Bicep Tendinitis / Tendon Rupture
Biceps tendinitis refers to the injury and inflammation of the shoulder’s bicep tendons which attach to the shoulder and travel the length of the upper arm to just below the elbow. While the tendon is injured, the biceps tendon may also be more prone to rupture, leading to weakness of the elbow and forearm if not repaired.
This type of tendinitis is often caused by overuse, tendon impingement, instability of the shoulder joint, or trauma. It is most common in individuals between 40 and 60 years of age, especially those who do overhead work or heavy lifting, but also occurs in younger people from overuse during sports activities, such as baseball, swimming, tennis, gymnastics, weightlifting, and some contact sports.
Commonly reported symptoms include pain in the front part of the shoulder that occasionally radiates down the arm, pain when flexing the shoulder or cocking the arm to throw, inability to fully lift the arm or sleep comfortably, and clicking sounds during shoulder movements.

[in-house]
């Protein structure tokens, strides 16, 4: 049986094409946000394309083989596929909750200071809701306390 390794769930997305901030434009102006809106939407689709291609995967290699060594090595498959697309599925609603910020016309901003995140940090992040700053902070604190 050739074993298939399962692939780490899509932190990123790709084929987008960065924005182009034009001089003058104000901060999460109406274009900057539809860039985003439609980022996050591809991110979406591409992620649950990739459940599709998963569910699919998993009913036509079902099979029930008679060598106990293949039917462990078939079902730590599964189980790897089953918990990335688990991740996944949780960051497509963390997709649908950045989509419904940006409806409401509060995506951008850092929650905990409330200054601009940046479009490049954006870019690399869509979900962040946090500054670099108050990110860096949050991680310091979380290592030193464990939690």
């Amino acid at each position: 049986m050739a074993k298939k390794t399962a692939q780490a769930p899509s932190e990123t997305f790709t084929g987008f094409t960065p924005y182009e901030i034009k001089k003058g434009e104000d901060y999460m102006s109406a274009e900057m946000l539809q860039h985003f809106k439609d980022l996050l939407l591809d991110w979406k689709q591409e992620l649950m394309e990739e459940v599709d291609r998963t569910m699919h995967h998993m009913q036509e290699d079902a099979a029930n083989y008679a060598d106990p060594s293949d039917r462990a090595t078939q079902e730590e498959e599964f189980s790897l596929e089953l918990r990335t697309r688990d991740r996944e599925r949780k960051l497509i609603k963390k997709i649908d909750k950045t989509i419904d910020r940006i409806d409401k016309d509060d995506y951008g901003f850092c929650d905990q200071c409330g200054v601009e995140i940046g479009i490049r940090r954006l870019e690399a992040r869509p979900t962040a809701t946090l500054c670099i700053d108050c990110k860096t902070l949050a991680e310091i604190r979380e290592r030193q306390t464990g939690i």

A shoulder specialist at Lancaster Orthopedic Group will diagnose your condition based on your medical history, your symptoms, and a clinical examination of your shoulder, forearm and elbow. An MRI or ultrasound may be recommended to confirm a diagnosis.
Treatment for biceps tendinitis and rupture of the tendon include rest, ice, anti-inflammatory medications, cortisone injections and physical therapy. Surgical repair of a ruptured tendon may be recommended for young or athletic patients or for individuals who require maximum shoulder strength.